I was so excited to blog about planting the Blank Slate . . . but then this happened and that and so on. Here I am a few days later, but the news is still the same. The corn is in the ground and growing.
Here are a few of the details and observations from Thursday, May 19th as we were planting the Blank Slate field.
Drainage – I’ll have more updates on drainage (likely over the next 18 months) as we get approval for installing drainage tile on the Blank Slate. 80 to 90 percent of the field was ready to plant a month ago, but there are a couple areas where years of neglect have led to drainage problems. The west valley of this field is actually the beginning of a “blue line” on the FEMA map, which designates an unnamed tributary. Erosion off the hillsides of the field have left some topsoil in places that actually are holding back the water drainage for a few days after rain. Tile will help greatly here. On the southeast end of the field, it’s kind of the same story. These areas have delayed planting the last two years for us compared to fields where drainage tile has been installed.
Soil Temperature – I get a lot of questions about soil temperature. Sometimes it feels like a knock against us farmers in the Upper Midwest. “Our soils are warmer than your soils.” The soil on Thursday was fantastic. It was 65 degrees where drainage was good. It was 55 degrees where the soil was still a little wet. Amazing what a difference the proper amount of air in the soil has on the entire environment.
Insecticide – We found insects in the field that would certainly attack the seed and young corn seedlings. There were wireworms and even one grub along the trees. We put dry Force insecticide on with the planter, but I screwed up on the rate. When we changed which hybrid we were going to be planting, we switched from a VT3 trait (Roundup Resistant plus protection from corn rootworm and corn borer) to an Agrisure trait with no rootworm protection. Without the corn rootworm trait, especially in a corn following corn rotation, I would have liked to have had a full rate of insecticide applied with the planter. You see, there’s no rescue treatment for corn rootworms. They do all their damage underneath the soil surface so your one chance to get them is with a planting time application of insecticide. We’ll add a full rate of generic Capture in with the Harness and liquid Nitrogen which have yet to be applied to the field. Technically, I may still be okay doing it this way, but I won’t plan on doing this ever again.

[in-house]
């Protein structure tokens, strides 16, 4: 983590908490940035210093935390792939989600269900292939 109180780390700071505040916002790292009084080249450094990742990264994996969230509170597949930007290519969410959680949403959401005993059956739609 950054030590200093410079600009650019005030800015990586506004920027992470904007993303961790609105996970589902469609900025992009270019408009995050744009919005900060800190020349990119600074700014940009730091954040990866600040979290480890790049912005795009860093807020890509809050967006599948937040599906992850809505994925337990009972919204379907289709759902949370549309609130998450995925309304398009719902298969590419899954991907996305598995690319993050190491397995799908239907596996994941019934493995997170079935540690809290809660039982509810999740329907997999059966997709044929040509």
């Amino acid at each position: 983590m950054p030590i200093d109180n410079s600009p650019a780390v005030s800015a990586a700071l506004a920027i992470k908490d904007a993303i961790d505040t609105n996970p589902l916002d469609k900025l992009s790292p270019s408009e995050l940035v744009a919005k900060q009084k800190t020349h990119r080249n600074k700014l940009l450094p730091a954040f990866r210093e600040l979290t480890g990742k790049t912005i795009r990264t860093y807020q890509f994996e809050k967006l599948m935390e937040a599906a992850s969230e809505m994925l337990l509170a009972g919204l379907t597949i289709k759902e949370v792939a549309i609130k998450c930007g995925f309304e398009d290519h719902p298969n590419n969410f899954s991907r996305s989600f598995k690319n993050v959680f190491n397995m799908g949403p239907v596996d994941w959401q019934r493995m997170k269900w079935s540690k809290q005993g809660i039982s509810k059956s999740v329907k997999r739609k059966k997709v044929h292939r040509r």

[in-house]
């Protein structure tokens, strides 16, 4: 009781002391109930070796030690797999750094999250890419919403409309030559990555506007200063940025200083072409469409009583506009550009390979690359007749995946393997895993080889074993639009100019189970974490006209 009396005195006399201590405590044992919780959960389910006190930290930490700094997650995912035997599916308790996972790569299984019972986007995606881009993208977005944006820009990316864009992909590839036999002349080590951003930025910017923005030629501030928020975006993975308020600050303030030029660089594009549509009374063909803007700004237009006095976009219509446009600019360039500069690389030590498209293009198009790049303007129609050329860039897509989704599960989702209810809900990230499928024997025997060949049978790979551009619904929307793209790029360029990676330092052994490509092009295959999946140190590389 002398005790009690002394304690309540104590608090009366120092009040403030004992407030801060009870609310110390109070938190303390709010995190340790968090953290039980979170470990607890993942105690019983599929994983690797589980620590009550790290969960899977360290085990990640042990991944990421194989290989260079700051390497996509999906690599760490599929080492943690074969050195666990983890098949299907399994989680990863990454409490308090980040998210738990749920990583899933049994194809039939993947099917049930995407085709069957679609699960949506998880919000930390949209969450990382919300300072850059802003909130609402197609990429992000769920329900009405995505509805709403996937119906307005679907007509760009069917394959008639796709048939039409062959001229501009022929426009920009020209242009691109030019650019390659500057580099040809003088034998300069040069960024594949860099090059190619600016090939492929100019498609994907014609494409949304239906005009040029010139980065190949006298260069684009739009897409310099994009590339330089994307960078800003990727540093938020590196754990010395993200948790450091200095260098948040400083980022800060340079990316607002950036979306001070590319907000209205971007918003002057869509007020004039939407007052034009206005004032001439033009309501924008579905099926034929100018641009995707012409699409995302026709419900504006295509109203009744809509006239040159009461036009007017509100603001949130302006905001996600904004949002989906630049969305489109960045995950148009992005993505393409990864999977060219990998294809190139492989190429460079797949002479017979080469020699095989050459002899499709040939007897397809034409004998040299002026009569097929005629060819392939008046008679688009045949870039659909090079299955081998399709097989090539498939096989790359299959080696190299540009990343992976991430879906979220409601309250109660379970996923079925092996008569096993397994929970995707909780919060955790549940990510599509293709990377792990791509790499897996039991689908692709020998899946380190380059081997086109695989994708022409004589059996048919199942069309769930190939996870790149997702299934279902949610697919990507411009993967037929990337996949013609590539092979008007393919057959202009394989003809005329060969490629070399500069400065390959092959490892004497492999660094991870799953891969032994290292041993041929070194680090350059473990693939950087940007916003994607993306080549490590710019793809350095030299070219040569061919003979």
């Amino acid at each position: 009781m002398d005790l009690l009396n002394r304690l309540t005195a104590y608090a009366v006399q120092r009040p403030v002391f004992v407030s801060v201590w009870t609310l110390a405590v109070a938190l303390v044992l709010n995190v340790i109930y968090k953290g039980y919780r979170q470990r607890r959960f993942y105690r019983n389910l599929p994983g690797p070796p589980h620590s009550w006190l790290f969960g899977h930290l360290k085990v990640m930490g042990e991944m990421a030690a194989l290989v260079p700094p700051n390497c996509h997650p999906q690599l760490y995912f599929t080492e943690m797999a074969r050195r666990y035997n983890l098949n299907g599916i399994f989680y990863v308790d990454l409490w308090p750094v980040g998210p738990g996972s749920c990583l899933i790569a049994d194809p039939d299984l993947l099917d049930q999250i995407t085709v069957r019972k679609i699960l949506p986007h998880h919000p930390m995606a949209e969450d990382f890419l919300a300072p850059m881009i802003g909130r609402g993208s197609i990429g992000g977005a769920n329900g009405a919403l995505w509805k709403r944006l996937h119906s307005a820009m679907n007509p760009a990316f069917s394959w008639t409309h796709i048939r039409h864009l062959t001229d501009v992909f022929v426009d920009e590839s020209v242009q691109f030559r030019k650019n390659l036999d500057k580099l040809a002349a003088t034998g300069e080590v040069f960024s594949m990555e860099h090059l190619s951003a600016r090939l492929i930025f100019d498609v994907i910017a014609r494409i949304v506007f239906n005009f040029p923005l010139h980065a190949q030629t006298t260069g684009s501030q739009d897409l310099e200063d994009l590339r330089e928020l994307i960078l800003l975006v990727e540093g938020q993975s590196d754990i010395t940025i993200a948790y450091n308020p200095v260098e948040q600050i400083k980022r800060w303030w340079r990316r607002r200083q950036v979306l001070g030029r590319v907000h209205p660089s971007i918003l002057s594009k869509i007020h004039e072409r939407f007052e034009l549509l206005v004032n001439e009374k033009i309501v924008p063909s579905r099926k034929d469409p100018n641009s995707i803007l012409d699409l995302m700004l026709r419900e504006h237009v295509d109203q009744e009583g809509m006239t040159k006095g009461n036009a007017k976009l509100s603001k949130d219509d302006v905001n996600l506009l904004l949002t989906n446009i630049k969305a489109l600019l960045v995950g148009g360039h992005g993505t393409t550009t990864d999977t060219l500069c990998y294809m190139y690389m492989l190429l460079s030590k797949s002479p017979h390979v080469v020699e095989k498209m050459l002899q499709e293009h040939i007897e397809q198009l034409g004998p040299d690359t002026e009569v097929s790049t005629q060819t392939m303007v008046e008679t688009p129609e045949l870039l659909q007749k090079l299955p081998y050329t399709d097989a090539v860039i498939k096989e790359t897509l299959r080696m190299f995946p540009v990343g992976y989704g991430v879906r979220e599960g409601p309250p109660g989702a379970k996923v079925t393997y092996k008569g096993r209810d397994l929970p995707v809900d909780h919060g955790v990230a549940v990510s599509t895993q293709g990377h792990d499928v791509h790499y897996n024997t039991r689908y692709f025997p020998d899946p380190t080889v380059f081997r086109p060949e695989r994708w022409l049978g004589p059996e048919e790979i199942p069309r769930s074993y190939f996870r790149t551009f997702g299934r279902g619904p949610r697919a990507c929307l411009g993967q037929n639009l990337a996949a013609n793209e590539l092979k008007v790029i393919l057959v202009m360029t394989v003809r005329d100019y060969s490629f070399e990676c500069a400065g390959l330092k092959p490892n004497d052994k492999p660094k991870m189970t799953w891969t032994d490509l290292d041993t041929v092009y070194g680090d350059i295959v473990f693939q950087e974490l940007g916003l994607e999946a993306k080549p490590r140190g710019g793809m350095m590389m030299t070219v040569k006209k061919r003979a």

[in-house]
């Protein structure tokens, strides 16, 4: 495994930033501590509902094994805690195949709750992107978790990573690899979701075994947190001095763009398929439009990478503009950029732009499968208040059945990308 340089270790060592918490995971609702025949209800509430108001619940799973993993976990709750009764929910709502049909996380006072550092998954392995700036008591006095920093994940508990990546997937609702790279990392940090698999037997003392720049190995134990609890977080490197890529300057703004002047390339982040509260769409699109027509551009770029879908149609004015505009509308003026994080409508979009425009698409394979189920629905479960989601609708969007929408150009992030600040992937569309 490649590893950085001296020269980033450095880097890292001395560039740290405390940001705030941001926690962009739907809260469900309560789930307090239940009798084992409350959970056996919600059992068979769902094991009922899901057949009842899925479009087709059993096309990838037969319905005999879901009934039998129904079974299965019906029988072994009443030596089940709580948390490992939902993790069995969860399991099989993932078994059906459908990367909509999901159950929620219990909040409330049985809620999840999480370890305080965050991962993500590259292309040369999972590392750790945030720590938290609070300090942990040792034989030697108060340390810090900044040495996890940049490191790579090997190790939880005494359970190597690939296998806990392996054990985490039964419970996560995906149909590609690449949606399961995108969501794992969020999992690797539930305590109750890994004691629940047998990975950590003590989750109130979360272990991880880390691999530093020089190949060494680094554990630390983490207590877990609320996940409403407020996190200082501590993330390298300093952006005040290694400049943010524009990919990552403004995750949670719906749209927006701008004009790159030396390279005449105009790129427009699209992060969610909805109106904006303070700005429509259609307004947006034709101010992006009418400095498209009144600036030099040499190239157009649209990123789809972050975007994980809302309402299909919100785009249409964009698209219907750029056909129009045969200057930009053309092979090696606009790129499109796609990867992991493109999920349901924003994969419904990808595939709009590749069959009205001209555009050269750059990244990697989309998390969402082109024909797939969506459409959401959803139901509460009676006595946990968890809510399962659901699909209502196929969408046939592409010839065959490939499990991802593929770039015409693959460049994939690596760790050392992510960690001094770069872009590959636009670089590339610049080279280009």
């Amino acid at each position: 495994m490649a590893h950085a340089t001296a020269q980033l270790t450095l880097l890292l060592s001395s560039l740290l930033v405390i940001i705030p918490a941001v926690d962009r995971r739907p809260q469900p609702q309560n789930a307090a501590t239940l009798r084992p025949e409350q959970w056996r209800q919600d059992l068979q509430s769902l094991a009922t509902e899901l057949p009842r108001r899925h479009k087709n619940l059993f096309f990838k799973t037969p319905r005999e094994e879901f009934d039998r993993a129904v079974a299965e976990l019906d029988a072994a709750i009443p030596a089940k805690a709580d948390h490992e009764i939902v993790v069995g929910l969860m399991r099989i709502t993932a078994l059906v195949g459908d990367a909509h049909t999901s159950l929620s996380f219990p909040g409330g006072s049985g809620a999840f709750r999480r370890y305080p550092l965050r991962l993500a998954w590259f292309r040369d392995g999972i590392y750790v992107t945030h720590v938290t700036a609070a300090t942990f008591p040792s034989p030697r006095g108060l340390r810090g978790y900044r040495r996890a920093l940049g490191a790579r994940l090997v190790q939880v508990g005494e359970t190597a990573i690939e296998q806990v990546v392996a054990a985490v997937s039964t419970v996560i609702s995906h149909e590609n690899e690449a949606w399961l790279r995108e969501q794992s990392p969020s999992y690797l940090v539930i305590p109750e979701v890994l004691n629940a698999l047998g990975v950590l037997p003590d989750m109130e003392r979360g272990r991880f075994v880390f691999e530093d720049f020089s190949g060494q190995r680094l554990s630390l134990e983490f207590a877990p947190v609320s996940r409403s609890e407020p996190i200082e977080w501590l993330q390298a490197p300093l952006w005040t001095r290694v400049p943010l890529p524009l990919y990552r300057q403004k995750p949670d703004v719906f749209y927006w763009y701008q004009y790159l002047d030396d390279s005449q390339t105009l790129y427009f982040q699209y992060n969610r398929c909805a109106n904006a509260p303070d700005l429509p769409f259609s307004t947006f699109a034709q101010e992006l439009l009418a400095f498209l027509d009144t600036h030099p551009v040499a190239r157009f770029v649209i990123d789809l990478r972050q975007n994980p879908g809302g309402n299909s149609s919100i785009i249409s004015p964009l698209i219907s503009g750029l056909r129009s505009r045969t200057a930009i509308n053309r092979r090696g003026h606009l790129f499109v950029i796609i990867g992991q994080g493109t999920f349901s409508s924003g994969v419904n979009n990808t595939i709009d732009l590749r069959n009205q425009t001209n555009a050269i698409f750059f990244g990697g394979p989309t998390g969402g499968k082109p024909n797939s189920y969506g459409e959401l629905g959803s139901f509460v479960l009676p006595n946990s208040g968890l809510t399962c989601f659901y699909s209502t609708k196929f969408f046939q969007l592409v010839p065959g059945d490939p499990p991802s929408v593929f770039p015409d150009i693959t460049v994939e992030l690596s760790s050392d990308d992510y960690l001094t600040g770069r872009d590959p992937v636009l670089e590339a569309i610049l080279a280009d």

Refuge corn – I did plant a refuge corn (Roundup Resistant but no trait for insect protection). For the non-farmers, we’re required to plant 20% of our acres to corn hybrids that do not contain a trait protecting the plant from insects. By planting a refuge, the scientific community hopes to delay the inevitable growth of bugs that are resistant to the traits. On our farm, we plant a little more than the 20% refuge and use a full rate of planting time insecticide on those acres (which is completely legal – I know, it seems strange to me too).
Hybrid – I am planting Stine 9207. It’s an early 90 day hybrid with a ton of yield punch. In fact, it yielded over 250 Bushels per acre in our test plot last year. Let’s hope it can do that again!
Seed Treatment – Another important cog in my plan is QuickRoots seed treatment. We’ve been using QuickRoots on everything (corn, beans, wheat) on our farm for a number of years now. We’ve seen 6 to 8 bushels better corn pretty consistently, so it’s an absolute no-brainer for us.
Fertilizer – The key ingredient to high yields is the plant food we use. Since my field has very little fertility in the soil, I have to apply almost all of what I’ll need to produce corn kernels and support my plants all the way until harvest. Once again, I’m putting Agro-Culture Liquid Fertilizer products to the test with an in-furrow application. I’ll be using 5 gallons of Pro Germinator and 5 gallons of Sure-K along with a gallon of Micro 500. We also have experiments with a 50% higher rate than that in a strip or two. I’m also using another product that contains a little sulfur right in the furrow as well on one strip in the field. I question the crop safety of sulfur in-furrow, but the ACLF folks haven’t steered me wrong yet so I’m giving it a shot. As for the nitrogen and the majority of my sulfur, we need to get that sprayed very soon before the corn emerges from the soil.
Responsible Nutrient Management – So far, I’m really glad I haven’t put the nitrogen on yet. With all the rain we’ve had, I’m certain I would have lost a percentage of it to leaching. Many farmers who did get the nitrogen on last fall or early this spring are pretty concerned that they might run short of nitrogen late in the season when the corn plants really need it. By putting my P, K, and micros in the furrow, I can’t think of a more responsible way to protect those nutrients from loss. Also, by banding the fertilizer like this and using highly available fertility products, I am using far fewer pounds of actual nutrients and still getting great yields.
There is sure a lot to share and discuss this growing season. I can’t wait to see this crop come up and find out what I get to learn this year.